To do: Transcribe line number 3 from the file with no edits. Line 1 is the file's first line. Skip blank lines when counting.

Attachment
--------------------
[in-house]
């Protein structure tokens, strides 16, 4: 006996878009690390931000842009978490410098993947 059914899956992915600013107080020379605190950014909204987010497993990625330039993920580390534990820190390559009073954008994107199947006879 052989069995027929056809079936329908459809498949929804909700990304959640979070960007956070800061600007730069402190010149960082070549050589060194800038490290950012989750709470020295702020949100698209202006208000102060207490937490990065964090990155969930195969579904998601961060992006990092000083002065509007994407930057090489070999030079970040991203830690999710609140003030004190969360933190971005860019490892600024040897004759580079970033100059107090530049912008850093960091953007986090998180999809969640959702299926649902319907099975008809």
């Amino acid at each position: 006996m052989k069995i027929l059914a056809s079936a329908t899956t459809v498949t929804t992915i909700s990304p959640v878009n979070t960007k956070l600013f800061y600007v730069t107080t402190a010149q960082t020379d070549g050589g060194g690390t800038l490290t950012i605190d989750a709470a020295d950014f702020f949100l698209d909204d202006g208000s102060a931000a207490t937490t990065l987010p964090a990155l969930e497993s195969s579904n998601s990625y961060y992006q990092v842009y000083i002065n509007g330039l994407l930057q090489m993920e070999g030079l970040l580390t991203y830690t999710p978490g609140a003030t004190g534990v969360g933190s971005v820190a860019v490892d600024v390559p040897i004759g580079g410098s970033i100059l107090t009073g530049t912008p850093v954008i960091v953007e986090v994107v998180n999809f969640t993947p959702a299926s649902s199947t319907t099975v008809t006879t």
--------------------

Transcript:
């Amino acid at each position: 006996m052989k069995i027929l059914a056809s079936a329908t899956t459809v498949t929804t992915i909700s990304p959640v878009n979070t960007k956070l600013f800061y600007v730069t107080t402190a010149q960082t020379d070549g050589g060194g690390t800038l490290t950012i605190d989750a709470a020295d950014f702020f949100l698209d909204d202006g208000s102060a931000a207490t937490t990065l987010p964090a990155l969930e497993s195969s579904n998601s990625y961060y992006q990092v842009y000083i002065n509007g330039l994407l930057q090489m993920e070999g030079l970040l580390t991203y830690t999710p978490g609140a003030t004190g534990v969360g933190s971005v820190a860019v490892d600024v390559p040897i004759g580079g410098s970033i100059l107090t009073g530049t912008p850093v954008i960091v953007e986090v994107v998180n999809f969640t993947p959702a299926s649902s199947t319907t099975v008809t006879t």